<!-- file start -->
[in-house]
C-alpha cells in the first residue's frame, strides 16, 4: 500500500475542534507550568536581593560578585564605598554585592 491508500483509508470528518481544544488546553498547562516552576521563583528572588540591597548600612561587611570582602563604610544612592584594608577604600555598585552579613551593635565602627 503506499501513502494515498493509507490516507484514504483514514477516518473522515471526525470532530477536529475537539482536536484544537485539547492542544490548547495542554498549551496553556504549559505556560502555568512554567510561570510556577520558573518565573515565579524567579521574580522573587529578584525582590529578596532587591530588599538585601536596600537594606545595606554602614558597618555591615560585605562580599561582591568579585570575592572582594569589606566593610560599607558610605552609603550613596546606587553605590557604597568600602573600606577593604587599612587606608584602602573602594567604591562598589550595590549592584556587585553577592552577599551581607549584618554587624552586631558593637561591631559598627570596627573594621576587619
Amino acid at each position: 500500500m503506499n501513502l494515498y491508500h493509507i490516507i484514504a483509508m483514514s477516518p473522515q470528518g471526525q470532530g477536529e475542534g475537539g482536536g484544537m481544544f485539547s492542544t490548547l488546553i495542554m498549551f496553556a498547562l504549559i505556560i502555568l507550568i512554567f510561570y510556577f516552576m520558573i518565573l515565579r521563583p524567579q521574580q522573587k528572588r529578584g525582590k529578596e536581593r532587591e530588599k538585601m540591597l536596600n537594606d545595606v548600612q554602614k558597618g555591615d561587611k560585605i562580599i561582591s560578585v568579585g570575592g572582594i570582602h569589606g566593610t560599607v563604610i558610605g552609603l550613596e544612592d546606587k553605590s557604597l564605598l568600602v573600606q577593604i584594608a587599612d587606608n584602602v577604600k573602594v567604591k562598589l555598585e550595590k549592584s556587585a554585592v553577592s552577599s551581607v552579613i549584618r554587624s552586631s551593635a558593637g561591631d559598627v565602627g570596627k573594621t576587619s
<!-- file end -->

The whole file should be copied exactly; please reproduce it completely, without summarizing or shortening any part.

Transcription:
[in-house]
C-alpha cells in the first residue's frame, strides 16, 4: 500500500475542534507550568536581593560578585564605598554585592 491508500483509508470528518481544544488546553498547562516552576521563583528572588540591597548600612561587611570582602563604610544612592584594608577604600555598585552579613551593635565602627 503506499501513502494515498493509507490516507484514504483514514477516518473522515471526525470532530477536529475537539482536536484544537485539547492542544490548547495542554498549551496553556504549559505556560502555568512554567510561570510556577520558573518565573515565579524567579521574580522573587529578584525582590529578596532587591530588599538585601536596600537594606545595606554602614558597618555591615560585605562580599561582591568579585570575592572582594569589606566593610560599607558610605552609603550613596546606587553605590557604597568600602573600606577593604587599612587606608584602602573602594567604591562598589550595590549592584556587585553577592552577599551581607549584618554587624552586631558593637561591631559598627570596627573594621576587619
Amino acid at each position: 500500500m503506499n501513502l494515498y491508500h493509507i490516507i484514504a483509508m483514514s477516518p473522515q470528518g471526525q470532530g477536529e475542534g475537539g482536536g484544537m481544544f485539547s492542544t490548547l488546553i495542554m498549551f496553556a498547562l504549559i505556560i502555568l507550568i512554567f510561570y510556577f516552576m520558573i518565573l515565579r521563583p524567579q521574580q522573587k528572588r529578584g525582590k529578596e536581593r532587591e530588599k538585601m540591597l536596600n537594606d545595606v548600612q554602614k558597618g555591615d561587611k560585605i562580599i561582591s560578585v568579585g570575592g572582594i570582602h569589606g566593610t560599607v563604610i558610605g552609603l550613596e544612592d546606587k553605590s557604597l564605598l568600602v573600606q577593604i584594608a587599612d587606608n584602602v577604600k573602594v567604591k562598589l555598585e550595590k549592584s556587585a554585592v553577592s552577599s551581607v552579613i549584618r554587624s552586631s551593635a558593637g561591631d559598627v565602627g570596627k573594621t576587619s